Substance Recovery: Mike's Story

Posted on Sep 24, 2021

Substance Recovery: Mike's Story

My name is Mike Urpani, and I am a 41-year-old male who has been in recovery since June 8, 2018.

I was formerly addicted to drugs. I had grown up experimenting with drugs in my 20s and always dabbled with them, here and there. But from 2015 to June 2018, I went through a pretty severe drug addiction. I was at a place in my life where I was overwhelmed. Work was overwhelming, and I had a girlfriend who had serious medical conditions—no matter what we tried, she could just not get healthy. And that was when we started dabbling with drugs again.

At first it seemed to help her…but things escalated quickly and I soon found myself doing drugs I never thought I’d do. Towards the end of my 3-year drug spree, things got WAY out of control. I was having problems at work, I saw the terrible negative impact it was having on my girlfriend, and I also kept having near-death experiences.

The sad part was I didn’t even care. I no longer loved myself enough to care. The only thing I cared about was my parents finding me dead. After thinking about that, I remember praying and asking God to give me a chance to turn my life around.

Soon after that prayer my girlfriend had a near-death experience as well, and it scared me to the point that I was finished with drugs. I didn’t care what I had to do but I was really finished this time. And this was the first step of my recovery: hitting rock bottom.

I was so desperate to get sober I went to a 30-day rehab. While there, I started a 12-step AA program. I really felt like the 12-step program was a key part of my recovery. For me personally, many of the steps were easy because I already knew and loved God.

But the part that I found surprisingly helpful were the AA meetings.

Normally I would never go to any kind of meeting, mainly because I am very introverted and meeting new people is like going to the dentist for me. But being at the facility, I didn’t have a choice, and it allowed me to open up myself and also hear others.

Group therapy is powerful medicine. Every day when we had meetings there was always something that someone would say that would make sense to me and help me. “Recovery is one day at a time.” “If you want to get sober then your recovery has to be the most important thing.” “Recovery is just doing the next right thing.” These are some of the phrases that stuck with me and helped me to see light.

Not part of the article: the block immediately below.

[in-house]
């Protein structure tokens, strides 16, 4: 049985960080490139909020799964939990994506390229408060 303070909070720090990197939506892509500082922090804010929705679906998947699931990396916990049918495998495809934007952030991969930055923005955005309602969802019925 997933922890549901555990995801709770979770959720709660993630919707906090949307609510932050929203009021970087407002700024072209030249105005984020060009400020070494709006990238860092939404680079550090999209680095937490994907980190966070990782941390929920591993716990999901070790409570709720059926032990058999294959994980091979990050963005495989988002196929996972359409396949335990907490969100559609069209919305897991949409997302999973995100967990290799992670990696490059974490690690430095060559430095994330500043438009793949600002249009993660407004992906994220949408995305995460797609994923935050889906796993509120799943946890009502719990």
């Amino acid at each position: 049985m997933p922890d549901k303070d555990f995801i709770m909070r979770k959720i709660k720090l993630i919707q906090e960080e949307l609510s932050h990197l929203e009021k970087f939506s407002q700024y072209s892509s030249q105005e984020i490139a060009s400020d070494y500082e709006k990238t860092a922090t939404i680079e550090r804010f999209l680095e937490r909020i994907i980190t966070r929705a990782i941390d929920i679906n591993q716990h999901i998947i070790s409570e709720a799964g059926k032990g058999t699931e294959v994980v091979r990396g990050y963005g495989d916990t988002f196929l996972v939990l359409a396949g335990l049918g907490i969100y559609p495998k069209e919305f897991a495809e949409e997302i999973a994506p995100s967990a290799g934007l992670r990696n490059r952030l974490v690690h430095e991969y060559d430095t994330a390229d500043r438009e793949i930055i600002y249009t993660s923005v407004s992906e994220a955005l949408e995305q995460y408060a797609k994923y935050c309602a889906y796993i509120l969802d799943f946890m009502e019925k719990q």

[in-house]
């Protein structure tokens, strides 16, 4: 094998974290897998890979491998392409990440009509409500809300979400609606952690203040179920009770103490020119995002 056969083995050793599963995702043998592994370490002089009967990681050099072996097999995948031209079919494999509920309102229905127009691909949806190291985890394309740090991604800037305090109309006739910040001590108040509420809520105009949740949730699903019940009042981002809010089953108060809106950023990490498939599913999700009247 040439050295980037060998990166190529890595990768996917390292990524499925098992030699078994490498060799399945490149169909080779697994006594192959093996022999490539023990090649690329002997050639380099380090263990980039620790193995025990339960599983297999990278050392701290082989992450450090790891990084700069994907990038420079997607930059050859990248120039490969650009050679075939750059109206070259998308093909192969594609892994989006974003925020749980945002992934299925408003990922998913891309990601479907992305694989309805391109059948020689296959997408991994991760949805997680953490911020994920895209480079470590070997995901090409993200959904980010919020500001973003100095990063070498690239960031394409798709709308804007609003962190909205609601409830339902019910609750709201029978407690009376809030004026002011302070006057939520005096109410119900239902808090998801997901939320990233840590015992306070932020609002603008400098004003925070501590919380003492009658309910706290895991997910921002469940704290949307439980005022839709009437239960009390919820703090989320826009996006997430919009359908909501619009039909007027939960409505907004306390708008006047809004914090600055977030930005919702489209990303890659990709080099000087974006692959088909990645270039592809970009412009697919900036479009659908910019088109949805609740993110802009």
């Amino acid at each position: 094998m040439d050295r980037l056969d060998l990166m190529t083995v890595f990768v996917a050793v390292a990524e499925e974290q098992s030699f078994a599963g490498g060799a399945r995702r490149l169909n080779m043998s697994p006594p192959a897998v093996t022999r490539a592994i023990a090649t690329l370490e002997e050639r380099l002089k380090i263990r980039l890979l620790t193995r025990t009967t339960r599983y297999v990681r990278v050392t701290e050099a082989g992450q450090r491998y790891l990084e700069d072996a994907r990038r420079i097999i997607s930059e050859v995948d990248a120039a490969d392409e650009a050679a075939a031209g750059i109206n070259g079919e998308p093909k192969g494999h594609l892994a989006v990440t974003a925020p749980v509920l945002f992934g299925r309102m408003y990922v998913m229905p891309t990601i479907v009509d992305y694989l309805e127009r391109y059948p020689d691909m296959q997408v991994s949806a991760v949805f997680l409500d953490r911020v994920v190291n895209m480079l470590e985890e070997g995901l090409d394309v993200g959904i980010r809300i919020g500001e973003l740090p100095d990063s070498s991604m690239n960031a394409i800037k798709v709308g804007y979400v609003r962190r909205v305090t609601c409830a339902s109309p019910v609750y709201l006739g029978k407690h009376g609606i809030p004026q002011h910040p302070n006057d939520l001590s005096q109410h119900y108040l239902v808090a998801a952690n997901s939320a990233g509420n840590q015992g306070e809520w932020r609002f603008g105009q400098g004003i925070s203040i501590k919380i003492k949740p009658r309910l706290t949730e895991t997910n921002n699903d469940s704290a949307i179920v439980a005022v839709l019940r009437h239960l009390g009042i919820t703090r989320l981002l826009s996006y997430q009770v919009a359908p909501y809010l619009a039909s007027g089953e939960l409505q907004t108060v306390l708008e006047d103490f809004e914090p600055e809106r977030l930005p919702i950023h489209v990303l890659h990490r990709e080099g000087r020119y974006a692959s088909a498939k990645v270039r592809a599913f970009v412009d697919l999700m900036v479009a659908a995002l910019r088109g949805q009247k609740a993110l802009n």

When I got back home I immediately started going to AA meetings even though the social part was so hard for me. I made myself do it because I knew that it would help. I soon found myself a sponsor as well. For me, my sponsor was a God-send. He was the first person I met whose story was so like mine. He gave me so much hope because I could now see that if he did it then I could do it.

And finally when it was time, I started looking for a place to serve. In the 12-step program, service is a huge part of recovery. My sponsor really encouraged me to find something I could do every week. So being a member at Chase Oaks, I asked around to see what kind of service work I could do. Someone told me about the Harbor Program.

The Harbor is a support group program for teens who may have various difficulties in their lives. When they told me about the program I instantly knew, deep inside, that this was where God wanted me.

Being so thankful for my sobriety, I thought, “What a great way for me to give back and help others not make the same mistakes as me.” And for those who were headed in that direction I could give them real-life experiences and tell them that there are better ways to live life.

This school year is my third year helping in the program! I feel as though this program gives my life purpose and is the most important thing I do in my life. I love working with the kids and being a part of what God is doing in their lives. I love seeing lives changed for the better.

So as far as my recovery goes today, I still believe it is just one day at a time and that it is only by God’s grace that I am still sober. I am very thankful for my sobriety and could never see myself going back, but I am smart enough to know anyone can relapse. That’s why it’s so important to give back and keep your sobriety.

For more information about the Harbor and other Care groups, look here. For a list of some local community resources supporting addiction recovery, including AA, look here.


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